Article: Recognize and reward learning

Learning & Development

Recognize and reward learning

Successful learning mechanisms understand and relate to varying individual needs within an organization
Recognize and reward learning

The learning process needs to create touch points that generate interest for the individual beyond simple outcomes like attending a program or workshop


Rewards and recognition are a very primal human need and gamification of the learning process would address the needs of many


We all remember school for different reasons, irrespective of academic performance. Some of us were plain straight A students, and then we had the lesser mortals who found achievement all the same, albeit in different endeavors with or without encouragement from institution or society.

If we take this simple premise that each individual finds his or her own reasons for moving in a direction, then the million-dollar question to ponder on is: what is it about the learning environment that drives people to achieve or not, and how can the diversity inherent in organizations be used to create learning that sticks, is useful and leveraged. Some food for thought (and consumption)!

Learning – a process. The most fundamental reality that learning is a process and not an outcome needs to be acknowledged. Of course, the outcome of the learning process is to result in better outcomes for organizations, but how we achieve that depends on organizations investing in the process as much as the desired outcomes. Thus, the achievement of learning credits needs to be a process and not just a tick mark against a name for completion and numbers.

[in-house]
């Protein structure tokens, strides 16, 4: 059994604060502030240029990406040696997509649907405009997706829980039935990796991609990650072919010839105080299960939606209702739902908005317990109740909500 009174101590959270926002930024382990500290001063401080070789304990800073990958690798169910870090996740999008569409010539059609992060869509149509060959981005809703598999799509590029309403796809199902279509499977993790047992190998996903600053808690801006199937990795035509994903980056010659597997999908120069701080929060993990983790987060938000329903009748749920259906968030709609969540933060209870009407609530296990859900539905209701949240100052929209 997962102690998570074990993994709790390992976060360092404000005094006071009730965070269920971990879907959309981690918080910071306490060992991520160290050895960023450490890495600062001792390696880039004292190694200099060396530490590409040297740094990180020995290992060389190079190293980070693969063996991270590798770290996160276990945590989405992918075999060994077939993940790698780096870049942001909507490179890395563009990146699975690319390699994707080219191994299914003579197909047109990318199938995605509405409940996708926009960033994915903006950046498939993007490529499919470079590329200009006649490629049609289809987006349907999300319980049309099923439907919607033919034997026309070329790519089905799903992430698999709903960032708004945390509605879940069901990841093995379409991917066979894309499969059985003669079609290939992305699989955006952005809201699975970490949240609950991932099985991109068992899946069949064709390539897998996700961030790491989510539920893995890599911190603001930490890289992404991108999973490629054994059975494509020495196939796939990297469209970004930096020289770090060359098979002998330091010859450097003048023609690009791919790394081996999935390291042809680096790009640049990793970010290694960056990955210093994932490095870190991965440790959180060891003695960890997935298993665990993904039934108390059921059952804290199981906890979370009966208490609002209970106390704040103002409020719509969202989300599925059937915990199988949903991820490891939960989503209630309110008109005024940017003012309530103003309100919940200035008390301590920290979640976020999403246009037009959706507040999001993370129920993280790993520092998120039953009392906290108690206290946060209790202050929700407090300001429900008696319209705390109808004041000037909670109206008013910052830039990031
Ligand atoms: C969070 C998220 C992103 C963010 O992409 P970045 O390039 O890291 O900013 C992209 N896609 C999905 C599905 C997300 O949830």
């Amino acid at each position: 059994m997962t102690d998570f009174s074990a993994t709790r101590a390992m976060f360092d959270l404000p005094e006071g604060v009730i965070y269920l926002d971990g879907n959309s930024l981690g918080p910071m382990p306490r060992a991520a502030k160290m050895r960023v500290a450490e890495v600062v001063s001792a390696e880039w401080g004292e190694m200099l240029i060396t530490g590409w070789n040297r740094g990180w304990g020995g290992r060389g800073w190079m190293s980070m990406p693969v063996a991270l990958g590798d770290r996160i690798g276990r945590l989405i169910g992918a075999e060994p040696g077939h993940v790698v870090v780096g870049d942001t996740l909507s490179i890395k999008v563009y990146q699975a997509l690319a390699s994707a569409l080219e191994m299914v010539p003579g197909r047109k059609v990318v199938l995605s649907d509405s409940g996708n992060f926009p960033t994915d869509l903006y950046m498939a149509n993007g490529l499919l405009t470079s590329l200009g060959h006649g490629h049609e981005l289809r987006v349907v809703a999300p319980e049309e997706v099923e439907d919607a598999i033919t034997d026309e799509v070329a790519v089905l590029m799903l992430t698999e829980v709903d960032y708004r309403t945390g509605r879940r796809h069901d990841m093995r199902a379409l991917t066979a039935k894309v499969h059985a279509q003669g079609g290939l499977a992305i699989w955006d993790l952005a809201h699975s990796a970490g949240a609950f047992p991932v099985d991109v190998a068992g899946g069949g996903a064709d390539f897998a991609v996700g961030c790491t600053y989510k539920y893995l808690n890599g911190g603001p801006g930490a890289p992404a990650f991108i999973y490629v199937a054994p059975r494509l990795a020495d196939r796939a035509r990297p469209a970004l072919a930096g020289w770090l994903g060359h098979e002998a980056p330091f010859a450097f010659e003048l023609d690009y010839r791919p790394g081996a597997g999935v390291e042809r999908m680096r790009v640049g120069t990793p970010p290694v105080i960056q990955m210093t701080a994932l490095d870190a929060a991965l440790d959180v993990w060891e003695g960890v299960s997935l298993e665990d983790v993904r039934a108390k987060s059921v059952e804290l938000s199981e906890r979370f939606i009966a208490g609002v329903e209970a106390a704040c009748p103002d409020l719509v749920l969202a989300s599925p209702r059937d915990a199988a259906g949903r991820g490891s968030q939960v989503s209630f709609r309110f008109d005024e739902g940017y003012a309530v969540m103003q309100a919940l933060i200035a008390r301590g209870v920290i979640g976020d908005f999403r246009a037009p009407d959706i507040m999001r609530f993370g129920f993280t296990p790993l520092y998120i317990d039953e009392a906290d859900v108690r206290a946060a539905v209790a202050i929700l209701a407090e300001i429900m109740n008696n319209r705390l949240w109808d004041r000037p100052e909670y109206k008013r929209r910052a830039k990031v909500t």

What’s in it for me? People partake in learning when they see value enhancement at an individual level and the creation of organizational value as an extension of that. The learning process needs to create touch points that generate interest for the individual beyond simple outcomes like attending a program or workshop.

Everyone like to play. But what is the game, is the question that begs to be asked. If it is skill and knowledge only, then only the Federers and Serenas are eventually going to be interested. So clearly one needs to move beyond top talent and find a way to engage the diversity that like to play the game, not just for winning but for the love of the game itself.

Gamification? This is about the participant experience that fulfills the WIIFM in a multitude of ways, allowing for all levels of participation and creating the eagerness to play, with not just the outcome in mind. This is something that can easily be forgotten in chasing leaderboards or just black-and-white outcomes. The bedrock of the gamified process is engagement and pull by exciting different participants in different ways, by creating and fostering an environment that caters to the different needs of participants. A simple example of this would be someone whose objective is to be first vs. someone who seeks to apply the knowledge of skill in a real situation. A gamified environment would meet both these needs seamlessly and many a time allow for interplay of both, rewarding and recognizing both.

Gamification and technology, real time R&R. How people will play is just as important as what the game is. Technology allows for realtime fulfillment of the gamified process, incentivizing participants to play the game for reasons best known to them. It creates a level playing field to the extent that people want to engage with the learning process just as much as they are interested in the outcomes, creating the win-win that is critical.

Rewards and recognition are a very primal need and gamification of the learning process would address the needs of many, building the blocks of a learning organization driven by individuals and a pull sentiment as opposed to a push from others. This in turn will building ownership and commitment.

In my experience, organizations that are going to succeed in this endeavor are those who consume and practice the key tenets of building an engaged learning environment, creating multiple reward and recognition touch points. Everyone likes a game and likes to play; the question really is whether you want to play as an organization!

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Topics: Learning & Development, #Gamification, #LAndDWeek

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